The ABCs of Lowell History: V is for Vergennes

The Lowell Area Historical Museum is offering a weekly feature to explore local history. This week, museum staff is telling us about the history behind Vergennes Township and where it possibly got its name. To learn more about Lowell history, visit the museum website to explore its collection of local artifacts and records.


The history of Vergennes Township is the history of Lowell. For the first ten years after Vergennes was organized, Lowell was part of Vergennes. In 1838 Vergennes was organized and included today’s Vergennes, and also Lowell, Grattan and Bowne Townships. In 1840 Bowne detached, Grattan in 1846, and Lowell in 1848.

Sylvester Hodges first settled in the area of today’s Vergennes in 1836, with the Robinson brothers, Luther Lincoln, and Philander Tracy settling closer to Lowell. Many others followed soon after. There isn’t much information on the naming of Vergennes, but naming rights have been credited to Sylvester Hodges and George Brown, who settled in 1838. While it may never be known which man truly suggested the name, one thing is certain, it was named for Vergennes, Vermont. The naming of a newly settled area after an established town is not unique. Lowell is named after Lowell, Massachusetts.

The Comte de Vergennes

What is behind the name ‘Vergennes’? Vergennes, Vermont credits the naming of their town to Ethan Allen’s desire to honor the Comte de Vergennes, French minister of foreign affairs during the American War of Independence and negotiator of the Treaty of Paris. Vergennes was known for sending large amounts of funding to the Americans.

French history has deep roots here in Lowell and Vergennes. Odawa from this area joined with the French in trying to stop England’s push into this land during the Seven Years’ War (French and Indian War). Historian Claude Hamilton explained why the native people preferred the French over the English. “The French inter-married with the Indians and treated them as brothers, whereas the English treated the Indians with contempt and themselves as masters.”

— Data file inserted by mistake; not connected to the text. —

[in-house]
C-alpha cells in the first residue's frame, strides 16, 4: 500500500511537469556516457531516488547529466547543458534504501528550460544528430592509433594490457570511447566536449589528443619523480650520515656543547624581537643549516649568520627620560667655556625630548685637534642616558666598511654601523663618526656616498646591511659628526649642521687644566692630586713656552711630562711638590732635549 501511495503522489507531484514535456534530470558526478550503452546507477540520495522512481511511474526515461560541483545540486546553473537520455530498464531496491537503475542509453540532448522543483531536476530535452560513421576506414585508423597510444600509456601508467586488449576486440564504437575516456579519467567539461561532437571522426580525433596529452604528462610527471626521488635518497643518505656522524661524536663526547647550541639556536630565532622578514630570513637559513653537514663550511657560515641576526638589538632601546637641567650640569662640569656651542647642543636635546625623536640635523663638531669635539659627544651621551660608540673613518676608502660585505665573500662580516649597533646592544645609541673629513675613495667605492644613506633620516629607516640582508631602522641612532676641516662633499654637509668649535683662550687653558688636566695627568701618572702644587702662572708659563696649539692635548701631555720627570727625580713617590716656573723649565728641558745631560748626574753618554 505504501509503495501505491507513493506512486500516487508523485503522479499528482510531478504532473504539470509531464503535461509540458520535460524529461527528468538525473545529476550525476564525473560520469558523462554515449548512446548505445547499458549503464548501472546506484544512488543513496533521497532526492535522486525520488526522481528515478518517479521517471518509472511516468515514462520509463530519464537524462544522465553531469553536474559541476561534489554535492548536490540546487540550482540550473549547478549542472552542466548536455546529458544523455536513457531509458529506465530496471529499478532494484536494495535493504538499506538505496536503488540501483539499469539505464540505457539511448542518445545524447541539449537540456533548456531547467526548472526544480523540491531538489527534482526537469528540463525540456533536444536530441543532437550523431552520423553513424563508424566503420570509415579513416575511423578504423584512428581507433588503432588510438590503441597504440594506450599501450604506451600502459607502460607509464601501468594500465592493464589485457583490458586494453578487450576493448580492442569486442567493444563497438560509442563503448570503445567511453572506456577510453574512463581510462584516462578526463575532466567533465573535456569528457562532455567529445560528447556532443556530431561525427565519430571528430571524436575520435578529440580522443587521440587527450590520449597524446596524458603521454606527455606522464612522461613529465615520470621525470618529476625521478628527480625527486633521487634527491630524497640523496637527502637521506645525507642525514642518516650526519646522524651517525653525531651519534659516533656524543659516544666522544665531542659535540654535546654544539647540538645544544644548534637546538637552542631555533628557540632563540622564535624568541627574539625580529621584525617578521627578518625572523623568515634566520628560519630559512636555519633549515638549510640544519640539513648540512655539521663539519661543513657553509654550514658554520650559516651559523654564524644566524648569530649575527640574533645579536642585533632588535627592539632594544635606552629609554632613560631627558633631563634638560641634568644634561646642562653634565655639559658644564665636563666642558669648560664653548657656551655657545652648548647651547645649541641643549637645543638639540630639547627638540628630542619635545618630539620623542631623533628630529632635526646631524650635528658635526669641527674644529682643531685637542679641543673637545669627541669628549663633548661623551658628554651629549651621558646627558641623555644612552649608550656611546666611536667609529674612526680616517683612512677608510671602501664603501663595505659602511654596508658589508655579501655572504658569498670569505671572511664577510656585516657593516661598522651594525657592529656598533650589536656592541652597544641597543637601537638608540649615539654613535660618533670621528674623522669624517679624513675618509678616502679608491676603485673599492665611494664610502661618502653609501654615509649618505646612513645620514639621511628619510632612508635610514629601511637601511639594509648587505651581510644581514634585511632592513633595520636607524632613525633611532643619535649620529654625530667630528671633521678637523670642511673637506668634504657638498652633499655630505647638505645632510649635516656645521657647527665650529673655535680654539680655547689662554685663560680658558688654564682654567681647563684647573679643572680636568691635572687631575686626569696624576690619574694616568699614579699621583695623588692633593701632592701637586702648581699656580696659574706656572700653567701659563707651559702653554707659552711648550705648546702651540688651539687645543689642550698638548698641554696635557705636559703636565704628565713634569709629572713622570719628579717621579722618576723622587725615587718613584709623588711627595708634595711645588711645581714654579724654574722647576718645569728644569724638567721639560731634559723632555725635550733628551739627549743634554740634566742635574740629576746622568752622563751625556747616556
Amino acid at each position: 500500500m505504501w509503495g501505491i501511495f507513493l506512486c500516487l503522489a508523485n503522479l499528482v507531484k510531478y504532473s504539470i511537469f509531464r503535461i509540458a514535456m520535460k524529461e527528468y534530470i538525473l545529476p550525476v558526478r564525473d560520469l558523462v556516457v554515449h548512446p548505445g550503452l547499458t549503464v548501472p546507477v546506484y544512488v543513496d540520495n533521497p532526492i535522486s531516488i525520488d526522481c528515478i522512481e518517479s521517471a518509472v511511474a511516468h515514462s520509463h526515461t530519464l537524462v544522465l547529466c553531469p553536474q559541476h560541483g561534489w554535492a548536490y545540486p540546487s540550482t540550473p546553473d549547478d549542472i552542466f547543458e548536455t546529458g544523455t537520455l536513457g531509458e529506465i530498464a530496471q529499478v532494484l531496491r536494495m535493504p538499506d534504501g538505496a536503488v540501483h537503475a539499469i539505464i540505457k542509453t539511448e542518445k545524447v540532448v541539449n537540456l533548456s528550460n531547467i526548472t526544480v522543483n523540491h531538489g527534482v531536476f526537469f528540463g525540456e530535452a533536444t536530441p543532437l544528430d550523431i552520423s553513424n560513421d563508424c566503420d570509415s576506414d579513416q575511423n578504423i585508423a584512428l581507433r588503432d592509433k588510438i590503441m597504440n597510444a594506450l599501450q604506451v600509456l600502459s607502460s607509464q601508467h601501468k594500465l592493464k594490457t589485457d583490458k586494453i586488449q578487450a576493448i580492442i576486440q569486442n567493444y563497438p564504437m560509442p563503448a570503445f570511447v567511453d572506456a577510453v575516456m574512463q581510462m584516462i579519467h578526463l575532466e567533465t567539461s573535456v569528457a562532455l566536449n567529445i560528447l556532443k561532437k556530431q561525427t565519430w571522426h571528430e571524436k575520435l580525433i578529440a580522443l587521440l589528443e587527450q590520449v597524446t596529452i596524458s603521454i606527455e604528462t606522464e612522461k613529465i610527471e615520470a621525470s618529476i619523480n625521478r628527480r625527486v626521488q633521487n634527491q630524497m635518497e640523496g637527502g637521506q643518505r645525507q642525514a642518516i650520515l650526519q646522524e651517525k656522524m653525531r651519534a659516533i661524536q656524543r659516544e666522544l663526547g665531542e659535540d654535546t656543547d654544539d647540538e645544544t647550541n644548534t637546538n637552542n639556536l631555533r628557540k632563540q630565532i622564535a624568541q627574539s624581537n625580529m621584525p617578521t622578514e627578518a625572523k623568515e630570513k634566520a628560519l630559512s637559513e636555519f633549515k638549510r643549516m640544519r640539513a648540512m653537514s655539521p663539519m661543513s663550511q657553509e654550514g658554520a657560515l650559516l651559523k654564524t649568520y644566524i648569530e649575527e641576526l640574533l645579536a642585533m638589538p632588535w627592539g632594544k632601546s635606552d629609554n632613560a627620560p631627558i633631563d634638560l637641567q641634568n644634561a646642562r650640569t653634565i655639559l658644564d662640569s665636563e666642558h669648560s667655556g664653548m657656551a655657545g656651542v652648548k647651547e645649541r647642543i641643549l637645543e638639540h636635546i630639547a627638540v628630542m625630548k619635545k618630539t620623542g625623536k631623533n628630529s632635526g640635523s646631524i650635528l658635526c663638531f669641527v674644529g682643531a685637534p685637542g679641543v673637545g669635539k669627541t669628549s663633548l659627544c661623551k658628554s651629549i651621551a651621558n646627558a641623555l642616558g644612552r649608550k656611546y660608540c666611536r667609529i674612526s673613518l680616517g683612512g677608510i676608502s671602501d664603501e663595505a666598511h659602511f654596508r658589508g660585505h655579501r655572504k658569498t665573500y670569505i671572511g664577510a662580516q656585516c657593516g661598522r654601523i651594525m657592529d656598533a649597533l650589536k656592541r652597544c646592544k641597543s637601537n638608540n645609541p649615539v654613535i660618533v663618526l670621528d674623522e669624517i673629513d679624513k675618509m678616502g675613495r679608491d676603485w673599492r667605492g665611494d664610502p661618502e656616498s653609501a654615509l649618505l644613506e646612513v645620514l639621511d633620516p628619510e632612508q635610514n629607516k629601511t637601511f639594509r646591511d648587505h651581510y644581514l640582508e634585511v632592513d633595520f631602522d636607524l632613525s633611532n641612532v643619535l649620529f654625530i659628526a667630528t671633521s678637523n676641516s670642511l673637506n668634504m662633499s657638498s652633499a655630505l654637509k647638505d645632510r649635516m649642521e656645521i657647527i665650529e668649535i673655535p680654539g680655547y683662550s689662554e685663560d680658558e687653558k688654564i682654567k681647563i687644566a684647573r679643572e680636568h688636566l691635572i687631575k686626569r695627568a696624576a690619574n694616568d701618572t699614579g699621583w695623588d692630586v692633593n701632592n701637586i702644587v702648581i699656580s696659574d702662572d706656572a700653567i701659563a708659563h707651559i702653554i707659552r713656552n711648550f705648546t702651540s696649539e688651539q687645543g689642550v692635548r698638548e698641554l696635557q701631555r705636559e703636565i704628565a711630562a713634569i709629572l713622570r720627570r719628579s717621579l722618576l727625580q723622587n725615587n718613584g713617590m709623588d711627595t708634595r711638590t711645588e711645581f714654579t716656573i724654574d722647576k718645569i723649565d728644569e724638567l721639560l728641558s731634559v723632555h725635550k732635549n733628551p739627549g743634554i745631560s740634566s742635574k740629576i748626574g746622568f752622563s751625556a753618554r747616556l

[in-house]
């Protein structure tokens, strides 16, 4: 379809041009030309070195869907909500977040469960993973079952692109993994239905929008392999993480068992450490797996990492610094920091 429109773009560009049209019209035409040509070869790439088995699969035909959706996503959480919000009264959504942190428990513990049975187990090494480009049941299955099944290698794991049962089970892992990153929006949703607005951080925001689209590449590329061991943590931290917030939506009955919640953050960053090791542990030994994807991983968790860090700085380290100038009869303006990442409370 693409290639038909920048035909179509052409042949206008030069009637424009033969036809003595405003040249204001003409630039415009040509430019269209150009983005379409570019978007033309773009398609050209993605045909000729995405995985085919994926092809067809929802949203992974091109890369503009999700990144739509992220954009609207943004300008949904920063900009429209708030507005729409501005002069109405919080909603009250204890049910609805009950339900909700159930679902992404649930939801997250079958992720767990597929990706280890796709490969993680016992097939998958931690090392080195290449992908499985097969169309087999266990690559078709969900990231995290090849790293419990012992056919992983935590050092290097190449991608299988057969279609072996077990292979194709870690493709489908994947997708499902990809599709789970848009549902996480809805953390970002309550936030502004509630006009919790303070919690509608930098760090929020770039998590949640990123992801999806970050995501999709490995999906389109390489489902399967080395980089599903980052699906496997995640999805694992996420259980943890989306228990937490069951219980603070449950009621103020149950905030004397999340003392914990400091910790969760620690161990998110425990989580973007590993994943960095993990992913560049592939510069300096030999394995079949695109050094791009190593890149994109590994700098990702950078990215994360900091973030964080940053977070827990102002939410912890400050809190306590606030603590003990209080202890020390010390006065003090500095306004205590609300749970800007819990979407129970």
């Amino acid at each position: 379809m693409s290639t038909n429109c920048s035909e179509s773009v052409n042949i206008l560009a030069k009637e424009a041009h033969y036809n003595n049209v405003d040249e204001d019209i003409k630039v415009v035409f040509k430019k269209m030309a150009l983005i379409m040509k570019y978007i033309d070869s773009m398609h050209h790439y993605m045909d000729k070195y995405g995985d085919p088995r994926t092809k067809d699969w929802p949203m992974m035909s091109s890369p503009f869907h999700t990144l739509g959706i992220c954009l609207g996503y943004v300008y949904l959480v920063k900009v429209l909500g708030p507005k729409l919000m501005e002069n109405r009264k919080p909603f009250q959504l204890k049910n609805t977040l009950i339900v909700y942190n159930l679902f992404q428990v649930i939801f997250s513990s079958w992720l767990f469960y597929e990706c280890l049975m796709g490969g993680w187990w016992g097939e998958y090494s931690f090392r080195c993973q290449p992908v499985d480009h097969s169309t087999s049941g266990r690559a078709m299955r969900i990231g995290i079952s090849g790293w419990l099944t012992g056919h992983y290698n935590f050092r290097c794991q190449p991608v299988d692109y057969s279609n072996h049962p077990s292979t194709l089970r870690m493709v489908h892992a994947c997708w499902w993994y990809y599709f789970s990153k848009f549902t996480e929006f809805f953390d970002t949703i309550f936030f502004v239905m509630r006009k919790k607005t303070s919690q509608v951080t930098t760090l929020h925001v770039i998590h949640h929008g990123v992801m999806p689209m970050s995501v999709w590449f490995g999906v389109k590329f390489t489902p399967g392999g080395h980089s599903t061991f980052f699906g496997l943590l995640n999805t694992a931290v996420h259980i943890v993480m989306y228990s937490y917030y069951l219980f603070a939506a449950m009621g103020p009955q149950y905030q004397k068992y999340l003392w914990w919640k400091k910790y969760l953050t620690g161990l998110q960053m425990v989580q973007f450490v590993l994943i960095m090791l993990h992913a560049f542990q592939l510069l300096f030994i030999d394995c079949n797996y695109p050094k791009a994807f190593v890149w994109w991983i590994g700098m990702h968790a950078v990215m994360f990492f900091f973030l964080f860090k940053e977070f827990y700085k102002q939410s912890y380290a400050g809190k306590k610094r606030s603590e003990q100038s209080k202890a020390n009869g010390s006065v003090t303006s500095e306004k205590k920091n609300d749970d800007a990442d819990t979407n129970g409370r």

Madame Magdalaine LaFramboise

The fur traders that worked along the Grand River were all French Canadian. Charles de Langlade traded on the upper Grand River after raising native troops and fighting in the Seven Years’ War. He took credit for his native army causing the death of British General Braddock at Fort Duquesne. Joseph and Madame LaFramboise, who built the first known trading post in Lowell, would have flown the French flag from their post. The French Voyageurs who traveled with the fur traders were known for flying their country’s colors on their canoes and bateaux. Even in 1831, the fur trader in Lowell, Daniel de Marsac, was of French descent.

Daniel de Marsac

It is unknown if the naming of Vergennes was simply a tribute to a city in Vermont, or if indeed it was a remembrance of many years of entwined history. Either way, the name Vergennes is fitting in many ways, including the history of the settlers and the history of the people and land that were here first.

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